Welcome to this
second Henry Stewart Talk
on Development Economics.
I'm Julie Schaffner,
I'm a Development Economist
in The Fletcher School
of Law and Diplomacy
at Tufts University.
In the first talk of this series,
we defined development as a process
of economic and social change
that brings sustained
and widespread improvements
This definition raises
two fundamental questions
for the study of development,
both of which point
to the importance of taking a close look
at the people
who live in developing countries.
First, what is well-being?
What are the ways
that life could improve for people
that would constitute
the improvements in well-being
that we hope for
in successful development?
Answering this question is important
for defining the objectives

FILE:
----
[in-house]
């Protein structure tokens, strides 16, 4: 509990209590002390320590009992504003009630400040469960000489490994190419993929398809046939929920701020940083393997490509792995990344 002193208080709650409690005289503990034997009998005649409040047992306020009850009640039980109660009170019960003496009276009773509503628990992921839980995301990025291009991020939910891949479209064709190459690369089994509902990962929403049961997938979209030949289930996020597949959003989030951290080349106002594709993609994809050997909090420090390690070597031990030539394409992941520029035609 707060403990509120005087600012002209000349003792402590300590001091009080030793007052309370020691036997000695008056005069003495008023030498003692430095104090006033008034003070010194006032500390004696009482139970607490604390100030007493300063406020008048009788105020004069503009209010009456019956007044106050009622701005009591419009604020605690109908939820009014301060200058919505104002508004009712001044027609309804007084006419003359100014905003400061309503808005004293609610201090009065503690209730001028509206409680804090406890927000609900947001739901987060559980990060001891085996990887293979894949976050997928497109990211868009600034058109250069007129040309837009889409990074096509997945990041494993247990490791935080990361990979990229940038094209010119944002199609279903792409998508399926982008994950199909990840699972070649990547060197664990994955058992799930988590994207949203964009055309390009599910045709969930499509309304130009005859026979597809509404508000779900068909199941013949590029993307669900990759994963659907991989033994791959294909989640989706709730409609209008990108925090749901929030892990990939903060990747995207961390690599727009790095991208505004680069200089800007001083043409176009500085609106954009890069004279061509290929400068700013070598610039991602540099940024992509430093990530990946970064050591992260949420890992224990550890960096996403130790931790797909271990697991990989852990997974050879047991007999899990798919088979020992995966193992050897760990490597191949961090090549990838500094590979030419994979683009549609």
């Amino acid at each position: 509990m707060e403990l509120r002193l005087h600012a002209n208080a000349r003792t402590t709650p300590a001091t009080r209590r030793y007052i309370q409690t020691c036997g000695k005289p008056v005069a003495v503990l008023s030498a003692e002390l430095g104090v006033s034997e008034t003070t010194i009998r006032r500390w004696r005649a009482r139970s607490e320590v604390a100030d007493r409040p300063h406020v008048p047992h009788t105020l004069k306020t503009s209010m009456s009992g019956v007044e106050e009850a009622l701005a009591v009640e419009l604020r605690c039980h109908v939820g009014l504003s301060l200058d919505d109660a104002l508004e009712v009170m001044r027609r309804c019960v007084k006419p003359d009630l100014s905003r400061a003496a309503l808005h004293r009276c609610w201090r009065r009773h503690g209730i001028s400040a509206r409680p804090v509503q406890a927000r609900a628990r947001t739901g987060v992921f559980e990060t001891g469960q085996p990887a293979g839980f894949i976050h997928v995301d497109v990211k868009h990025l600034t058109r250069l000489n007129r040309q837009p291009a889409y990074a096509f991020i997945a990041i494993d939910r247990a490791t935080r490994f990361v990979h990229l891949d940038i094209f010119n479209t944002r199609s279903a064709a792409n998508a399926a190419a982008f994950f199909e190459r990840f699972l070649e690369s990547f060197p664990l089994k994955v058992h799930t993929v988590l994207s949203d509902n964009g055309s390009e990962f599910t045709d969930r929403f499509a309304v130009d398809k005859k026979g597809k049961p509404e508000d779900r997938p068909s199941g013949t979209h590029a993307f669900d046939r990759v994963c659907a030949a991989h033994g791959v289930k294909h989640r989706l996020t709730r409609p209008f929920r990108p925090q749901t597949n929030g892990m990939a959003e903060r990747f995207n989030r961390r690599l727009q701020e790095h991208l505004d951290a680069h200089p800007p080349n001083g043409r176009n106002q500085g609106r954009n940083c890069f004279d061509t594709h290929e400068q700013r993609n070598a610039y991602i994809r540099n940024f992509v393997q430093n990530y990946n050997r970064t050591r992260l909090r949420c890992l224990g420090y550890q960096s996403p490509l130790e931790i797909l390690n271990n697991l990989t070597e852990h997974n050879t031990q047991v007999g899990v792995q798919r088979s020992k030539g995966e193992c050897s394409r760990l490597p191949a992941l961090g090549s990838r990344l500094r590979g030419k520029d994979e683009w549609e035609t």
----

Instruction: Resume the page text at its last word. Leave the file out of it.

that should guide development work.
what levers might development actors
such as governments,
social entrepreneurs, and others use
to raise household's we'll-being?
How can the policies they put in place
ultimately connect with people
in ways that raise their well-being?
I see this as a useful starting point
about development policy
where I'm using
the term policy very broadly
to mean all the kinds of programs,
initiatives, or reforms
that development actors of many types
might undertake with the aim of
contributing to development.
So these are the big questions
we want to begin answering in this talk.
As we do, I'll be using two key terms
that I would like to define upfront.